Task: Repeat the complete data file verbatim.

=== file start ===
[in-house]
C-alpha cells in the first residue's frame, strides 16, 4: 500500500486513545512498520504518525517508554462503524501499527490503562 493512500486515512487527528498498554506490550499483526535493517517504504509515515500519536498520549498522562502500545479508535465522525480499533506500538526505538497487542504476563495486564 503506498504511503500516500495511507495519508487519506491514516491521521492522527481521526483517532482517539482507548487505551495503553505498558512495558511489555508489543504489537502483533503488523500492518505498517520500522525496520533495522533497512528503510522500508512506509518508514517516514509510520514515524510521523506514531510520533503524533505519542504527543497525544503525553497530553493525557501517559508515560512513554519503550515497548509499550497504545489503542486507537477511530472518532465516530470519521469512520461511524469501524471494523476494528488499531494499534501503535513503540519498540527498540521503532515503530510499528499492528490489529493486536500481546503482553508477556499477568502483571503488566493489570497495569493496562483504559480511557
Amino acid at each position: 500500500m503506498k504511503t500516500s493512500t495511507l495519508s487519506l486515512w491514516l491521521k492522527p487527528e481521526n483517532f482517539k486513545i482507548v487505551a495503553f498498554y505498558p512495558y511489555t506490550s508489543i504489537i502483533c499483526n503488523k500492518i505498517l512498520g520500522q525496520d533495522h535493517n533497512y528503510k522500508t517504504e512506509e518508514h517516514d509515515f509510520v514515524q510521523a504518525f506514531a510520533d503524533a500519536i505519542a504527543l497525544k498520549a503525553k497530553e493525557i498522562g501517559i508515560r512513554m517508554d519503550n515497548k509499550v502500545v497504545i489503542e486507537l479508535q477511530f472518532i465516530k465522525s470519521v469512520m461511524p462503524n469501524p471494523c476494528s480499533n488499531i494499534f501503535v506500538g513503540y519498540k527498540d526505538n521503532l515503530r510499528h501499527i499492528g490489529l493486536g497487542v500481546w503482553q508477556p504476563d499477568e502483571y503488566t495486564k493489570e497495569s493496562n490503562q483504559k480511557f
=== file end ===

[in-house]
C-alpha cells in the first residue's frame, strides 16, 4: 500500500486513545512498520504518525517508554462503524501499527490503562 493512500486515512487527528498498554506490550499483526535493517517504504509515515500519536498520549498522562502500545479508535465522525480499533506500538526505538497487542504476563495486564 503506498504511503500516500495511507495519508487519506491514516491521521492522527481521526483517532482517539482507548487505551495503553505498558512495558511489555508489543504489537502483533503488523500492518505498517520500522525496520533495522533497512528503510522500508512506509518508514517516514509510520514515524510521523506514531510520533503524533505519542504527543497525544503525553497530553493525557501517559508515560512513554519503550515497548509499550497504545489503542486507537477511530472518532465516530470519521469512520461511524469501524471494523476494528488499531494499534501503535513503540519498540527498540521503532515503530510499528499492528490489529493486536500481546503482553508477556499477568502483571503488566493489570497495569493496562483504559480511557
Amino acid at each position: 500500500m503506498k504511503t500516500s493512500t495511507l495519508s487519506l486515512w491514516l491521521k492522527p487527528e481521526n483517532f482517539k486513545i482507548v487505551a495503553f498498554y505498558p512495558y511489555t506490550s508489543i504489537i502483533c499483526n503488523k500492518i505498517l512498520g520500522q525496520d533495522h535493517n533497512y528503510k522500508t517504504e512506509e518508514h517516514d509515515f509510520v514515524q510521523a504518525f506514531a510520533d503524533a500519536i505519542a504527543l497525544k498520549a503525553k497530553e493525557i498522562g501517559i508515560r512513554m517508554d519503550n515497548k509499550v502500545v497504545i489503542e486507537l479508535q477511530f472518532i465516530k465522525s470519521v469512520m461511524p462503524n469501524p471494523c476494528s480499533n488499531i494499534f501503535v506500538g513503540y519498540k527498540d526505538n521503532l515503530r510499528h501499527i499492528g490489529l493486536g497487542v500481546w503482553q508477556p504476563d499477568e502483571y503488566t495486564k493489570e497495569s493496562n490503562q483504559k480511557f